I am not naturally a fan of the current British prime minister. But I admire him today.
(That, by the way, is detailed and extensive, delving into the geography and history of the area, the events leading up to and following the shootings, and a close scrutiny of the day itself. The individual soldiers—whose names have not been released; they are referred to by code—are each dealt with, and their actions and probabilities of guilt described with due consideration.)
And the conclusions are damning.
The firing by soldiers of 1 PARA on Bloody Sunday caused the deaths of 13 people and injury to a similar number, none of whom was posing a threat of causing death or serious injury. What happened on Bloody Sunday strengthened the Provisional IRA, increased nationalist resentment and hostility towards the Army and exacerbated the violent conflict of the years that followed. Bloody Sunday was a tragedy for the bereaved and the wounded, and a catastrophe for the people of Northern Ireland.
This is in marked contrast to the first report on the day, the Widgery Report. That was issued 11 weeks after the deaths, and has long been held to be a whitewash. It blamed the organizers of the march2, insinuated things about the victims in direct contradiction of the evidence3, and asserted that “There is no reason to suppose that the soldiers would have opened fire if they had not been fired upon first.”
Lord Saville’s investigation was first mooted in 1998, in response to the provision of additional evidence by the government of the Republic of Ireland. It’s widely held that the British government’s willingness to reexamine the events of January 30, 1972 was a key ingredient in bringing about the subsequent Good Friday Agreement (pdf). But it didn’t turn out to be a cheap thing, or a quick one. It took a decade and cost the thick end of £200 million. Cameron himself was not a fan of it due to the expense.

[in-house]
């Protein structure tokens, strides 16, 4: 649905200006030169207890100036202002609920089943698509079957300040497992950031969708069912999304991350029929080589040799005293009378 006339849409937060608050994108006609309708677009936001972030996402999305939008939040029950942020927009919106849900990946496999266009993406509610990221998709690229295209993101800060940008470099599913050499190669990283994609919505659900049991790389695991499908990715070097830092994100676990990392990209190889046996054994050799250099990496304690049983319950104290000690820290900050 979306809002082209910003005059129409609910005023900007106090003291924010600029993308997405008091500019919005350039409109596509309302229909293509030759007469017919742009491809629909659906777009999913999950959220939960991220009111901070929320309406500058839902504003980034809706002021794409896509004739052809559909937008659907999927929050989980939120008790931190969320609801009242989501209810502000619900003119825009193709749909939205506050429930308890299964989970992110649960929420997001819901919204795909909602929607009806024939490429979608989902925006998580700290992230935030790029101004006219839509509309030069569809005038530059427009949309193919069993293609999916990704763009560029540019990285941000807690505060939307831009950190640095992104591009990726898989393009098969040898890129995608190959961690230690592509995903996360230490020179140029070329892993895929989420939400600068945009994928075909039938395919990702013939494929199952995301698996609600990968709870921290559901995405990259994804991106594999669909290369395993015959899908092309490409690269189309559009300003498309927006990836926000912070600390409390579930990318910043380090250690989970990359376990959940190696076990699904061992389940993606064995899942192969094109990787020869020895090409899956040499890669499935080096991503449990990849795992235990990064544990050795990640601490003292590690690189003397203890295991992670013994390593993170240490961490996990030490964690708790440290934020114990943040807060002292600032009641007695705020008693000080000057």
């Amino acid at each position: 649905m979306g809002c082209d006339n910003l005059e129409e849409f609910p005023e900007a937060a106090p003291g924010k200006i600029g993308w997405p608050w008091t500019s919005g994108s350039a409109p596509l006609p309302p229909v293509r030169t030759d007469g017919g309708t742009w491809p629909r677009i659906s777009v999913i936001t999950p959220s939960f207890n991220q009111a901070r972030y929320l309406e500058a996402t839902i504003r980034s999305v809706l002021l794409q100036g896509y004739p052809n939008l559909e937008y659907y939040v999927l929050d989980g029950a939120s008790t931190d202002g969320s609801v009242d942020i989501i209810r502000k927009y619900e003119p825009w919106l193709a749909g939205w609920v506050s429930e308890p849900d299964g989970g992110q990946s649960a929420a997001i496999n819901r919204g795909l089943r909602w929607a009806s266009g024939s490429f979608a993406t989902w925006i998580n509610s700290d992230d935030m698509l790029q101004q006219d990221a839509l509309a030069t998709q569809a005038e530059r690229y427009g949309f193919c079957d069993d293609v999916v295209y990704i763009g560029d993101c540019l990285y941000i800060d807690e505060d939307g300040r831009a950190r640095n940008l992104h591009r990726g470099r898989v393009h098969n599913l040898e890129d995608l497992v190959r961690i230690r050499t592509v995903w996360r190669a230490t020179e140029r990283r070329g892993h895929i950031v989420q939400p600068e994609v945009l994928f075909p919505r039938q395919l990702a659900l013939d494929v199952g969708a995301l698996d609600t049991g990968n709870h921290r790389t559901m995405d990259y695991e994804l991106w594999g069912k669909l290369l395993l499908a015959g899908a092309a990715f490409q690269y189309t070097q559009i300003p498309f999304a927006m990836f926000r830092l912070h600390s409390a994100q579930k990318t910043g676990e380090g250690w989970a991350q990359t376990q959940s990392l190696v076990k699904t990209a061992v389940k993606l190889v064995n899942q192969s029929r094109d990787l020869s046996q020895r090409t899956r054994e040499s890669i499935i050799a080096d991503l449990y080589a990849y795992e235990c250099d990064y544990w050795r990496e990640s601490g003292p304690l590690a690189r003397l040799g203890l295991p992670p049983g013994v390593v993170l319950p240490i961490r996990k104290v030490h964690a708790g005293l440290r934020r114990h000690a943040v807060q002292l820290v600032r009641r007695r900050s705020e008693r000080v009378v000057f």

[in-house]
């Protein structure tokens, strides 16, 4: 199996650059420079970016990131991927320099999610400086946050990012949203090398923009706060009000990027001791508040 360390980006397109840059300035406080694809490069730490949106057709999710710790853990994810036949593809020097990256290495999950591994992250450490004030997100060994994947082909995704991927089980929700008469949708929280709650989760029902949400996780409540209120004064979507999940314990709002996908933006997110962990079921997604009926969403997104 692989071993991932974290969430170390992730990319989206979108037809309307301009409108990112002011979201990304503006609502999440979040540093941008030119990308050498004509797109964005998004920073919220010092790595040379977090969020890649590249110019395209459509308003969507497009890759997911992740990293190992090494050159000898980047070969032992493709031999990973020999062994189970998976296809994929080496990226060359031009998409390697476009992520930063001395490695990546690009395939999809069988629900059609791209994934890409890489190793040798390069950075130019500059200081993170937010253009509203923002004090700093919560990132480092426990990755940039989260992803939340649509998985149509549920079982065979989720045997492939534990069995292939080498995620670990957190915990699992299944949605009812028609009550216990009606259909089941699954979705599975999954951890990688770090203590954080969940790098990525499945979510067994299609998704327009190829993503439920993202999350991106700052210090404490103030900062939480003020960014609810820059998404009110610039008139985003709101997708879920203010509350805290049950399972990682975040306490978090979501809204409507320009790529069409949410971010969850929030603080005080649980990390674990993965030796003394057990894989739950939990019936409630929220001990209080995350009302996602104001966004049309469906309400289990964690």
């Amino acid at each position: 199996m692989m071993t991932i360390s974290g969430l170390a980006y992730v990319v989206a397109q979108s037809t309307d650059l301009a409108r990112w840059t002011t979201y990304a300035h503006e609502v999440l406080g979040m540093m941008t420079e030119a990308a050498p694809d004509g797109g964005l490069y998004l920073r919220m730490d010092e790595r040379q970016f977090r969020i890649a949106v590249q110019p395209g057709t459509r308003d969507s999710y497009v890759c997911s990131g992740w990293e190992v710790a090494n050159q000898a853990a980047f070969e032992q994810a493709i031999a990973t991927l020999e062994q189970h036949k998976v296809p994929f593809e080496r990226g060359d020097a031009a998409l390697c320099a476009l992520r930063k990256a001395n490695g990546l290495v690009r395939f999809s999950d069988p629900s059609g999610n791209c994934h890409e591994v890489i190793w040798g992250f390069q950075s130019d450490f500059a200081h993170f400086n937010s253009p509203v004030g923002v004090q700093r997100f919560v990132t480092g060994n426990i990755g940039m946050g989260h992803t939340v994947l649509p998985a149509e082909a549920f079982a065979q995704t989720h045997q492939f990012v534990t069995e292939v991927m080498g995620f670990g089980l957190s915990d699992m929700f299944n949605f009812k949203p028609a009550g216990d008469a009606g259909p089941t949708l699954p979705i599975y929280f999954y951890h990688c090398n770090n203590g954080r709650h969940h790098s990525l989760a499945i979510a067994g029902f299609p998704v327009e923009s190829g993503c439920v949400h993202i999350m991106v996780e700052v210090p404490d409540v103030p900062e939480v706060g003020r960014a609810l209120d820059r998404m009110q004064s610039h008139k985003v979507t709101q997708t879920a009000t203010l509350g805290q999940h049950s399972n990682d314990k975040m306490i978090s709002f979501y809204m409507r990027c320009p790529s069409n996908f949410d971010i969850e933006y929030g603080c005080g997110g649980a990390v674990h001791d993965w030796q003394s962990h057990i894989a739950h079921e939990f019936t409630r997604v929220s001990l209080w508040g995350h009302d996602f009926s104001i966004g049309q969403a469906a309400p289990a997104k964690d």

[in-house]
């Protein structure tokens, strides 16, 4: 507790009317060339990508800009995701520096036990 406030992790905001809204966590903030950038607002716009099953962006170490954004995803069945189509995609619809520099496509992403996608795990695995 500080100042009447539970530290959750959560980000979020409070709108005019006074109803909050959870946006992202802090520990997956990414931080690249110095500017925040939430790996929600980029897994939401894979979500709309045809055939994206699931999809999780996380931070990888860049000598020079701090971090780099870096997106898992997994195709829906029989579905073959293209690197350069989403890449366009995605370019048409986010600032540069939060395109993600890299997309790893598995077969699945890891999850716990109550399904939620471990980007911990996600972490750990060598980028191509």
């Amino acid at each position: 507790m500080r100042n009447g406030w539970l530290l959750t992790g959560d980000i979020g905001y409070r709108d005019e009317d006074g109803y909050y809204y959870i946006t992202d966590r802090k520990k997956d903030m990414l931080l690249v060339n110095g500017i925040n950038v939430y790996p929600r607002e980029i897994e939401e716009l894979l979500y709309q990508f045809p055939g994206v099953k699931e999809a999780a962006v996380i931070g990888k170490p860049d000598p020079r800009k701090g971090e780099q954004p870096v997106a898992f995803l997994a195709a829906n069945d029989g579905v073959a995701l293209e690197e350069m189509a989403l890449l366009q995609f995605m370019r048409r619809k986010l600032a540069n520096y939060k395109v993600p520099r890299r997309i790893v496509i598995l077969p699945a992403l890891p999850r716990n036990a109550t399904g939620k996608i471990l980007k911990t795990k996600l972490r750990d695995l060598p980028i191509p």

And yet he stood up in the Commons and gave a statement the like of which I never expect to hear from a US President about, say, Abu Ghraib.
What happened on Bloody Sunday was both unjustified and unjustifiable. It was wrong.
…these are shocking conclusions to read and shocking words to have to say. But Mr Speaker, you do not defend the British Army by defending the indefensible.
We do not honour all those who have served with such distinction in keeping the peace and upholding the rule of law in Northern Ireland by hiding from the truth.
Some members of our armed forces acted wrongly. The government is ultimately responsible for the conduct of the armed forces and for that, on behalf of the government, indeed, on behalf of our country, I am deeply sorry.
The inevitable arguments have already started. What about prosecutions? asks one side. What about the things the British Army did well in Northern Ireland, and the casualties they suffered? asks the other. It’s still the messy, bitter, grievous situation it’s always been, though with much less lead flying than used to be the case.
Nonetheless, the world has more truthful words in it, and more courageous ones, than it did yesterday. And that’s a good thing.